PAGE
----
Year Three

The Holy Spirit’s Responses to Our Brokenness: Writing Up the Doctoral Project

Fall 2026 (6 units): Sep 28–Dec 11, online live
Winter 2027 (6 units): Jan 5–Mar 19, online live
Spring 2027 (4 units): Mar 29–Jun 11, online

Students will be meeting for three 2-hour Zoom sessions per quarter. Specific times will be determined before each quarter depending on students time zones. 

The final year’s work will focus primarily on completing the doctoral project, whether students choose a case study, program assessment, curricular (re)design, or another approved dissertation format. This involves substantive writing and communication at a post-graduate level while developing translational communicative skills to share with our churches, congregations, and other ministry/mission partners, both in candidness about the pain and brokenness of our lives, churches, and world on the one hand, and also in anticipation about the Spirit’s redemptive work in all of these spaces on the other hand. Along the way, we will also identify, implement, and assess intercultural, emotional, and spiritual interventions for the ministerial and missional vocations.

Amos Yong


Amos Yong came to Fuller in 2014 as professor of theology and mission and director of the School of Intercultural Studies’ Center for Missiological Research, overseeing the PhD and ThM intercultural studies programs. In 2019, he was appointed dean of the School of Intercultural Studies and of the School of Theology, and in 2020 was named chief academic officer for Fuller. He has authored or edited more than 50 books and 225 scholarly articles, and remains active in church and academy.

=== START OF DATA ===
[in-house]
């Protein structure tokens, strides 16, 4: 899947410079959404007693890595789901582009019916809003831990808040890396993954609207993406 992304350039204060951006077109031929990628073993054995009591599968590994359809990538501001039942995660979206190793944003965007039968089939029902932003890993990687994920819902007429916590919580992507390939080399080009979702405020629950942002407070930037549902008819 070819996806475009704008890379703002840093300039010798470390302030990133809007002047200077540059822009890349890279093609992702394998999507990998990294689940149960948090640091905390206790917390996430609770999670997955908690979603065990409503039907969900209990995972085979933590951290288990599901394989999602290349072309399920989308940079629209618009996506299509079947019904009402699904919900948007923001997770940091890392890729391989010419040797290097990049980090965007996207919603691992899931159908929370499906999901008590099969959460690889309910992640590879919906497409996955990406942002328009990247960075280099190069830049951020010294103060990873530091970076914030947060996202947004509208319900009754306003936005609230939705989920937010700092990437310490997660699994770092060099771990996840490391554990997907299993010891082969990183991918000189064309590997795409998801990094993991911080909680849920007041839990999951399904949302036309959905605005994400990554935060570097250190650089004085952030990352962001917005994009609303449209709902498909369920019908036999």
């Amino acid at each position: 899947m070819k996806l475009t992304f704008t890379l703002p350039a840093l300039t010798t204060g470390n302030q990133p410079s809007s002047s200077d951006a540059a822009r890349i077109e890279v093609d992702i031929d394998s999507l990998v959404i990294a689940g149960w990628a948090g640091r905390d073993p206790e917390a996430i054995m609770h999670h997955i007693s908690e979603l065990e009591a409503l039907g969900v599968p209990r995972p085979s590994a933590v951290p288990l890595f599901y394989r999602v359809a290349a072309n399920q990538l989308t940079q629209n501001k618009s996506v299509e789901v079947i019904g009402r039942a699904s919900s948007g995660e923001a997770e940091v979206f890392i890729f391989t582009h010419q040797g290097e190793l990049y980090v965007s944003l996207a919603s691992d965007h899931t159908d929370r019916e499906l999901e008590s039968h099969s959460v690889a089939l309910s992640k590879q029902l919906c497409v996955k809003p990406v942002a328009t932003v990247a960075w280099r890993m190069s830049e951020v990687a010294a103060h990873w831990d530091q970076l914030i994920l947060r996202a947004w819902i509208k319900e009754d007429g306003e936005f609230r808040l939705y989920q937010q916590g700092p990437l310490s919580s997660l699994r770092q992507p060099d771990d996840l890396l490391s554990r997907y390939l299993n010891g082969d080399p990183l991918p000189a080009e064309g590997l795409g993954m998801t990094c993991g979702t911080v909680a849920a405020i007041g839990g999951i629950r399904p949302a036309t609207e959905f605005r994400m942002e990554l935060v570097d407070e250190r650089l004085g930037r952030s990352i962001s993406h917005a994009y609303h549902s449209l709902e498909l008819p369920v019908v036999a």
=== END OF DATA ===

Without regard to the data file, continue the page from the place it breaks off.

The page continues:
Before coming to Fuller, he taught for nine years at Regent University School of Divinity, where the last positions he held were J. Rodman Williams Professor of Theology and dean. Prior to that he was on the faculty at Bethel University in St. Paul, Bethany College of the Assemblies of God, and served as a pastor. He also worked in Social and Health Services in Vancouver, Washington.

Yong’s scholarship has been foundational in Pentecostal theology, interacting with both traditional theological traditions and contemporary contextual theologies—dealing with such themes as the theologies of Christian-Buddhist dialogue, of disability, of hospitality, and of the mission of God. He has authored or edited almost four dozen volumes. Among the most recent are Renewing the Church by the Spirit: Theological Education after Pentecost (Theological Education between the Times) (forthcoming, 2020), Pentecostal Theology and Jonathan Edwards (T&T Clark, 2019), Mission after Pentecost (Mission in Global Community): The Witness of the Spirit from Genesis to Revelation (2019), Can “White” People Be Saved?: Triangulating Race, Theology, and Mission (2018), Learning Theology: Tracking the Spirit of Christian Faith (2018), The Bible and Disability: A Commentary (2017), and the Global Renewal Christianity series.

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Joel Short